Taxation of the Tobacco Industry in Kenya – A Case for Excise Duty

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Taxation of the Tobacco Industry in Kenya – A Case for Excise Duty

According to the Global Adult Tobacco Survey 2014, the current smoking prevalence in Kenya is 15.1% among men and 0.8% among women with the national average of 7.8%. Daily cigarette smokers are 11.6% among men and 0.6% among women (GATS, 2014). With a 7.8% smoking prevalence, 42.927 million people and 58.1% of the total population aged 15 and over (United Nations, 2015), there are 1.95 million adult smokers in Kenya. The total market value of cigarette sales in Kenya was KShs. 34 billion for 7,403 million sticks in 2013 (Euromonitor, 2014). It means the number of cigarettes smoked per day per adult smokers was 9 sticks and the annual expenditure on cigarettes per adult smoker
was KShs. 17,477 or KShs. 48 per day per adult smoker. With per capita GDP of KShs. 124,468 as of 2014, this cigarette expenditure accounts for 14% of per capita GDP for a smoker. This percentage reflects that the opportunity cost of tobacco use (the household expenditure on tobacco products that could have
been allocated to an alternative use) is high.

Key Highlights

  • According to World Health Organisation (WHO), tobacco excise taxes (or other taxes uniquely applied to tobacco
    products) in nearly all countries account for less than 70 per cent of retail prices, with taxes in most countries accounting for less than half of retail prices. On average, at the global level, the share of total cigarette taxes in the price of cigarettes is about 50 per cent
  • Excise taxes remain the best alternative for goods that have to be taxed at relatively higher rates for one reason or the other. Indeed, countries that have implemented tax reform programs have made excise tax reform a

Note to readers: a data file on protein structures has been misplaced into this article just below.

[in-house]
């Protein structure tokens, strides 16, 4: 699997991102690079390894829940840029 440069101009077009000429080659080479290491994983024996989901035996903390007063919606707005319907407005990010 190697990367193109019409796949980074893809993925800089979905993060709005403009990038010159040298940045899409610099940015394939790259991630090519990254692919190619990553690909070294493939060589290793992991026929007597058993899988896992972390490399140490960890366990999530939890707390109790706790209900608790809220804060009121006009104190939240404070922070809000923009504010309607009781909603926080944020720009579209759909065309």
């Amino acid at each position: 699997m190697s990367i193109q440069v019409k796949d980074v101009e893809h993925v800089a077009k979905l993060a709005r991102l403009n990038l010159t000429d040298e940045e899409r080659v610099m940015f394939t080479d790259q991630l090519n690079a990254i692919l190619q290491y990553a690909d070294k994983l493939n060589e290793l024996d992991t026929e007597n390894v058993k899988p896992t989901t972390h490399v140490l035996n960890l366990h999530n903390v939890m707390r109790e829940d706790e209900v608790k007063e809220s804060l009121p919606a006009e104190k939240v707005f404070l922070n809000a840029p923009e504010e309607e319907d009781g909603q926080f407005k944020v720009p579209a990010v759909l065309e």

major component of the overall reform package. In Kenya excise taxes have continued to play an important role in raising additional government revenue during the reform period.
  • Kenya places a lot of reliance on excise duty to raise government revenues. Excise duty is an internal
    tax imposed on goods produced or sold in a country, as opposed to customs duty that is imposed on imported goods.
  • Over time, excise duties have been employed for raising government tax revenues as well as to discourage the consumption or production of goods and services that are considered harmful socially, environmentally and to public health.
  • Excises are typically imposed in addition to another indirect tax such as a sales tax or value added
    tax (VAT). Examples of excise duties are taxes on fuels, and taxes on tobacco and alcohol (sometimes referred to as sin tax)
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    By | 2018-03-16T16:03:27+00:00 November 1st, 2015|IILA Publications, Policy Briefs, Tobacco Control|0 Comments

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